Friday, July 31, 2009

The VASIMR® Rocket Propulsion System - A New Day For Space Travel?





Isn't it amazing how technology evolves - usually first from a concept or an idea - then to the actual implementation, and then the inevitable happens... Granted - sometimes it takes many years - but eventually the inevitable happens - the technology evolves from what it first was.

And so it seems to be happening again. This time, it has to do with the way rockets of the present and the future will be propelled. And dare we say, this technology is almost like the rocket being re-invented, instead of just evolved.

This new propulsion system will enable a trip from earth to Mars to be shortened from about 6 months, to only 39 days. So what is it you ask?

Well, instead of the usual fuel rockets use, this new engine is based on a plasma propulsion system. It is called the VASIMR®, and has been named one of the top ten emerging technologies of 2009 by the AIAA (American Institute of Aeronautics and Astronautics).

The company behind the technology, "Ad Astra Rocket Company" (AARC), summed up their vision for this technology with the following: "To revolutionize space transportation and exploration, through the development and commercialization of the VASIMR® engine and related technologies".

According to the company's website, Dr. Franklin R. Chang Díaz (who also serves as company President and CEO) was responsible for inventing the VASIMR® concept, which has been a work in progress since 1979. Work first began on the project at the The Charles Stark Draper Laboratory in Cambridge Massachusetts and continued at MIT Plasma Fusion Center. After that, the project moved to the Johnson Space Center in 1994.

The "Variable Specific Impulse Magnetoplasma Rocket" (VASIMR®) consists of 3 linked magnetic cells.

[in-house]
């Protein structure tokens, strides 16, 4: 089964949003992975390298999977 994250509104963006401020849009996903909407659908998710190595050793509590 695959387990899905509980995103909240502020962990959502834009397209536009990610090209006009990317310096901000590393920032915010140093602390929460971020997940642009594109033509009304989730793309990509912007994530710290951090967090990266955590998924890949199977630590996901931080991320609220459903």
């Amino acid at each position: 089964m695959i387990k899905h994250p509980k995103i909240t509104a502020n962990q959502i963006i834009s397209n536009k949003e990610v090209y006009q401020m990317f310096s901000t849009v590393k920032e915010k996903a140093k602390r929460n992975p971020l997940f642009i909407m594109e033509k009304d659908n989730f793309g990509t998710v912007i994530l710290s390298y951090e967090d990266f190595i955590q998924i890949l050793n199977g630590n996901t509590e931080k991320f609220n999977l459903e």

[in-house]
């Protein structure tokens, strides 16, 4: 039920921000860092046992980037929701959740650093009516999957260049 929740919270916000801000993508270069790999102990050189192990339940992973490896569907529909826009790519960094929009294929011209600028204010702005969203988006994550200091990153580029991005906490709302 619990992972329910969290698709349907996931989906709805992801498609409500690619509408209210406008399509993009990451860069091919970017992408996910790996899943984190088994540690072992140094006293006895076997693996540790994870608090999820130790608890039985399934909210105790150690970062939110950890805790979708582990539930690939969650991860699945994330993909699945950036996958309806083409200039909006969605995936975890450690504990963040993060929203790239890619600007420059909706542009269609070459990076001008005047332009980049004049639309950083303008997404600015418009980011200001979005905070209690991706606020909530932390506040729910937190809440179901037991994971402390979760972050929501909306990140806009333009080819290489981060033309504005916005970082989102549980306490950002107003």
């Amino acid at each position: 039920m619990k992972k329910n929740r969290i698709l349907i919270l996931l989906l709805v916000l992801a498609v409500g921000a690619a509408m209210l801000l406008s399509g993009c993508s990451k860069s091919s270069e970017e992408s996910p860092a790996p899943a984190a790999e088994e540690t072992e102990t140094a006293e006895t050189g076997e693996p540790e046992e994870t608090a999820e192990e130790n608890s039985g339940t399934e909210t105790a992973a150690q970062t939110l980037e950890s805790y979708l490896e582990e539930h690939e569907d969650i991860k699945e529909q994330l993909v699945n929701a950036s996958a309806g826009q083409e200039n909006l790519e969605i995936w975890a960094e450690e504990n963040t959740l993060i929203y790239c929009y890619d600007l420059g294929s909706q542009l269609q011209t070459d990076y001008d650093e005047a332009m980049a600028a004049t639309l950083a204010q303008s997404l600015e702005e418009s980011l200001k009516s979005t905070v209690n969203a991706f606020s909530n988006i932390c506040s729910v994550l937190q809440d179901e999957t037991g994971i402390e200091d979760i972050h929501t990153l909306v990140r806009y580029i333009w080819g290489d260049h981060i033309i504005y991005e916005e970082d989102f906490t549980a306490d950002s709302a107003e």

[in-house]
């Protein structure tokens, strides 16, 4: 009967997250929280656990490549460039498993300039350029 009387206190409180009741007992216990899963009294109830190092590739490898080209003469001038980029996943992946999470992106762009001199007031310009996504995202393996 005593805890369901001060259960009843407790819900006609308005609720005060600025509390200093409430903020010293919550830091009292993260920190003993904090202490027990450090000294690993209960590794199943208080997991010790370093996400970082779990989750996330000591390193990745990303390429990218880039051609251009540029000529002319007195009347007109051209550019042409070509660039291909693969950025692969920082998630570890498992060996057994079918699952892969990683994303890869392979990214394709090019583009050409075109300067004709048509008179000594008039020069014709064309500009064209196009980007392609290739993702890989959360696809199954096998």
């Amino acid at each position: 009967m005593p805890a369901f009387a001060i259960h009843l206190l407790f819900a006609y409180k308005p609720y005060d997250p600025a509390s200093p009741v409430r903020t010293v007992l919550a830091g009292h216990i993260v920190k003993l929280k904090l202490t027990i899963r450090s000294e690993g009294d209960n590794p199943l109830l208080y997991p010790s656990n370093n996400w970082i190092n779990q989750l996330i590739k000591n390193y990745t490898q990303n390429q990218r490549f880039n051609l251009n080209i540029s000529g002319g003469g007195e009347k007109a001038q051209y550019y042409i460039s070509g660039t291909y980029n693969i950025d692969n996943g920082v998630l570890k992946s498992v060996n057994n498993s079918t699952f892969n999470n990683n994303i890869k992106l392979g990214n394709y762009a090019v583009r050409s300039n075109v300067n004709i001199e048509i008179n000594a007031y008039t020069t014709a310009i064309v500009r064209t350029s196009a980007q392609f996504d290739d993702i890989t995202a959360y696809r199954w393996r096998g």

- The "Plasma Source" cell is involved in the main injection of neutral gas (usually hydrogen or other light gases) which is turned into plasma, and also involves the ionization subsystem.

- Using electromagnetic waves, the "RF Booster" cell works as an amplifier which further energizes the plasma to reach the desired temperature.

- Finally, the "Magnetic Nozzle" cell then converts the energy of the plasma into thrust.

The company claims some of the advantages of the system includes variable specific impulse and thrust at full power, an electrodeless design incorporating magnetic insulation, and high efficiency ion cyclotron resonance heating. The system also uses more abundant, less expensive fuels. These include argon, neon, and hydrogen.

But how does the rocket work? Basically we need to understand what "plasma" is. A Plasma state is achieved when a gas, or a substance in gas form, is heated to super high temperatures - tens of thousands, even millions of degrees. At these temperatures, something happens to the electrons. The electrons (which hold a negative charge) are stripped, or lost, from neutral atoms. Magnetic fields are then used to accelerate the resulting plasma to generate thrust.

This type of rocket is ideal for use in space, but it will need to catch a ride on a traditional rocket up into space. Once there, the engine can be powered by solar or nuclear power. The benefit of this type of propulsion system is that it is extremely fuel eficient for use in space - far more than traditional rocket motors. The system will be tested in 2012 on the International Space Station. Fast, efficient and long range space travel could be made possible by this new technology.

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